Speech to Institute of Policy Studies 'Costs of Crime' forum
Simon Power, Justice - Justice Minister
I’ve been asked to speak to you about government policy on the costs of crime in the public sector.
You can imagine that as the Minister of Justice and an Associate Minister of Finance I approach the costs of crime from different angles. On one side I look at the immeasurable costs of crime on victims and the community, and on the other I look at it from the angle of what it’s costing the government, and ultimately the taxpayer, in monetary terms.
Though it’s easy to keep a record of the $3.7 billion we spend each year on justice sector agencies, it’s more difficult to put an overall figure on the true cost of crime to New Zealand. And we’re not alone in that. I’m advised that no country in the world has an established agreed process for calculating the costs of crime.
The most recent attempt by the Treasury in 2006 estimated the costs of crime to be $9.1 billion for the 2003/04 year. That paper estimated that of the $9.1 billion, $2.1 billion was borne by the public sector.
Those figures are expected to be higher now, when you consider that justice sector operating expenditure has grown by 38% since 2005, although this includes many costs not directly related to crime. Such a growth rate is unsustainable, particularly at a time when the Government is being forced to borrow $300 million a week.
So, to confront the growth, the justice sector has been forced to sharpen its approach to spending.
Broadly speaking, my approach, as the lead Justice-sector Minister, involves two elements. The first involves creating efficiencies in service delivery.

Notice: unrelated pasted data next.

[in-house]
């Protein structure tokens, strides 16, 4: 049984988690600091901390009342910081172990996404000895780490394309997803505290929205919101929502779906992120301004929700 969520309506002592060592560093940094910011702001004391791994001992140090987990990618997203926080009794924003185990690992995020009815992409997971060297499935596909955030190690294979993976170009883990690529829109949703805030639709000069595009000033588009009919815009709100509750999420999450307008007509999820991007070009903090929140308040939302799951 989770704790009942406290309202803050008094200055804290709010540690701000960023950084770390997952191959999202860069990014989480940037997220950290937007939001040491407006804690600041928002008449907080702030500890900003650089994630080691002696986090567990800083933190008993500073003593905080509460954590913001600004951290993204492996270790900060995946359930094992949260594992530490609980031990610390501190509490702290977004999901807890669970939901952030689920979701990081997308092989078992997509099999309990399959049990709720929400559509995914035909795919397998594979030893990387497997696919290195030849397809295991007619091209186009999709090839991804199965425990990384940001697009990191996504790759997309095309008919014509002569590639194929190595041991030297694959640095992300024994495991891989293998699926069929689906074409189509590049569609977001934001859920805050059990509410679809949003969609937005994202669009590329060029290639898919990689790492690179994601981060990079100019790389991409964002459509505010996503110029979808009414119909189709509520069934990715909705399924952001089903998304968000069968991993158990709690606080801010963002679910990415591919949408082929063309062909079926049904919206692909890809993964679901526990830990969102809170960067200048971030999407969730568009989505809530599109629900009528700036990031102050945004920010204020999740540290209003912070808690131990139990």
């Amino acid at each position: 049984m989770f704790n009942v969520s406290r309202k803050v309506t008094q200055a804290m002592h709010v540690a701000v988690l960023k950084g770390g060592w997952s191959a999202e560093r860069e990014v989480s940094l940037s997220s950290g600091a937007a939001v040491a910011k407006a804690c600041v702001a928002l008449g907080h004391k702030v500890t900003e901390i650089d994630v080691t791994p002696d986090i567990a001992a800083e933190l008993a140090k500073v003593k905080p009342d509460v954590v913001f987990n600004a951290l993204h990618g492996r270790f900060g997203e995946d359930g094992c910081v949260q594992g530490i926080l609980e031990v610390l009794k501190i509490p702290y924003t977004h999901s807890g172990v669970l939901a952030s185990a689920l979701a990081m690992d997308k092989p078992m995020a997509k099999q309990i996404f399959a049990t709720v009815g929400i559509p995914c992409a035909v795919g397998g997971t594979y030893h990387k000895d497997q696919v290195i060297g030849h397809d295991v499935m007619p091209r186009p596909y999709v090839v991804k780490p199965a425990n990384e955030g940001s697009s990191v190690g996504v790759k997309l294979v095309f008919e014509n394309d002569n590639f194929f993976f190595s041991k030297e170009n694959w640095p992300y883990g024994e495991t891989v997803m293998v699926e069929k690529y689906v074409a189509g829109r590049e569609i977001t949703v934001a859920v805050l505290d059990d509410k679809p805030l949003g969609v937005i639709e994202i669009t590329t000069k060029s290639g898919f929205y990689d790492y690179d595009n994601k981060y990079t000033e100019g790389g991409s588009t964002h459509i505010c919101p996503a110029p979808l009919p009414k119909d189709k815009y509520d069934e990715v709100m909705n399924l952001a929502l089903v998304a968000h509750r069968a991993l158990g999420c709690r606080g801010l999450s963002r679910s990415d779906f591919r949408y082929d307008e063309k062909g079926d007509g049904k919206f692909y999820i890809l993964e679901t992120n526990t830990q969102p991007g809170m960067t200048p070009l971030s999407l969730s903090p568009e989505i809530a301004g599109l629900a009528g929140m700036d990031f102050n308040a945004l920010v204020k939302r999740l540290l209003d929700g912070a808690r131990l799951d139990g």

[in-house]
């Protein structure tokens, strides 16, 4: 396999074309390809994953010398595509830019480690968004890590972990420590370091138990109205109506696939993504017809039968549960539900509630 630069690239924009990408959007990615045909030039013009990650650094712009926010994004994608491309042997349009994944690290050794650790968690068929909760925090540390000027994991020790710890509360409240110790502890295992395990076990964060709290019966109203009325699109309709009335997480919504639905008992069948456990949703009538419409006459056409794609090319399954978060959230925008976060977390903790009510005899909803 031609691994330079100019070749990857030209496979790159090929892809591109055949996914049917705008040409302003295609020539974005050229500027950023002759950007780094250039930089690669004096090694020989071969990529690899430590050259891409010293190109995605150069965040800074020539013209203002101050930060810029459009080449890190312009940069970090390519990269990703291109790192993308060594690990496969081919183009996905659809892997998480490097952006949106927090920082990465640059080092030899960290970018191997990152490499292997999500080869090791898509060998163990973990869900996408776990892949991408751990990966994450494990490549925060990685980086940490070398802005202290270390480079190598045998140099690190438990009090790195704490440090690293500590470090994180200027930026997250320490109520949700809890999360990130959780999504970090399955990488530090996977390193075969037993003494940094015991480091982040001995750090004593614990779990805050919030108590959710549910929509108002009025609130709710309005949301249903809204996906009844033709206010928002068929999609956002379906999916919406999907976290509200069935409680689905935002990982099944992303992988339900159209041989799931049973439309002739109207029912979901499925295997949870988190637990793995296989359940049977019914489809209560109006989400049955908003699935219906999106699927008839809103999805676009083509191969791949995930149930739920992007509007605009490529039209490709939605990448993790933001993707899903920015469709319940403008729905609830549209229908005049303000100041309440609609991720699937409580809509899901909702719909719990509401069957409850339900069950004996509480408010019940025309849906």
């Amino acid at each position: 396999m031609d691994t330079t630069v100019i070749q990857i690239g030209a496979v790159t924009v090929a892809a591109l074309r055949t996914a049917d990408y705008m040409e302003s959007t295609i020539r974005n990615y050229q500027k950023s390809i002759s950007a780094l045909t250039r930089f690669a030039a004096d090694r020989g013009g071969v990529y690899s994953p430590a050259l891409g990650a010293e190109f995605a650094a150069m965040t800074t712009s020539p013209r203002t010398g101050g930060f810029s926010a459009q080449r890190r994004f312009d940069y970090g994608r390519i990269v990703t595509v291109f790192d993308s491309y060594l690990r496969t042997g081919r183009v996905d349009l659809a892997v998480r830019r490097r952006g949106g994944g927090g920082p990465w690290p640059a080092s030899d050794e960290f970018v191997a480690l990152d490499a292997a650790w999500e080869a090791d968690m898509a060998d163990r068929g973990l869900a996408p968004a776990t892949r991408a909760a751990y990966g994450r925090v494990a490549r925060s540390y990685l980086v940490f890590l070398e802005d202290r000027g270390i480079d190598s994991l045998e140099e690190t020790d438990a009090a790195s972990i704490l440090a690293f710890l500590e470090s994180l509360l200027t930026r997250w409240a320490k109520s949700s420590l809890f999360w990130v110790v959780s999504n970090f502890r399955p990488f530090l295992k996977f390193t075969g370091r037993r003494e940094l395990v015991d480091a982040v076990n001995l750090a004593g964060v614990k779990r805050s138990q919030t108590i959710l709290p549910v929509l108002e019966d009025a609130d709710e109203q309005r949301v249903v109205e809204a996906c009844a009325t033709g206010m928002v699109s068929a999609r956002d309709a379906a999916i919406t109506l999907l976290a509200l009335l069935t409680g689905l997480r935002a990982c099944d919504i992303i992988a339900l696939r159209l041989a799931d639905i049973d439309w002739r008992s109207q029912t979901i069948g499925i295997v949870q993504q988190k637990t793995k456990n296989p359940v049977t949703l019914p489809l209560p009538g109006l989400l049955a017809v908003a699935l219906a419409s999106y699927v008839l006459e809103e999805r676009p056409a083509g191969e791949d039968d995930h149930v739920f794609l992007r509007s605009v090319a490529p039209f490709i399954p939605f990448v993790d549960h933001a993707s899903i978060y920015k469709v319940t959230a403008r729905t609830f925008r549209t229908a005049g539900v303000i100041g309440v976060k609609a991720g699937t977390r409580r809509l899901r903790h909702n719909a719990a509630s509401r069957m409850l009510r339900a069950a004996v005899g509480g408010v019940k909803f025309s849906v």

Our plans in this respect have been well-publicised. They began with Dame Margaret Bazley’s review of the legal aid system which focused on quality and administrative issues. We’re addressing those through the Legal Services Bill, which recently passed its second reading in the House.
But it’s very clear we cannot afford to ignore the enormous cost pressures the legal aid system is facing, which is why I will soon be announcing changes to help meet an expected $402 million funding gap over the next five years, while ensuring access to justice is maintained.
However, the legal-aid spend represents only one side of the equation.
This year, the Attorney-General, the Minister of Police, and myself will also be undertaking a fundamental review of the cost of prosecutorial services. There’s no denying that the process for justice to be done and to be seen to be done is a costly one, both in terms of time and money.
The 526-page Criminal Procedure (Reform and Modernisation) Bill, which contains the biggest changes to criminal procedure in many decades, is partly designed to address that, by simplifying and speeding up criminal procedure.
The annual benefits from these proposals are potentially huge, and include:
The monetary benefits are sizeable. It’s estimated these changes could result in savings of $24 million over a five-year period.
So, reforming legal aid and criminal procedure are just two of the ways we are addressing the costs of service delivery in the justice system.
The second and more important way we want to drive down the costs of crime is actually pretty obvious – by stopping crime before it happens. This is significant because justice-sector growth is almost entirely driven by demand for services, starting with the Police and then the court system.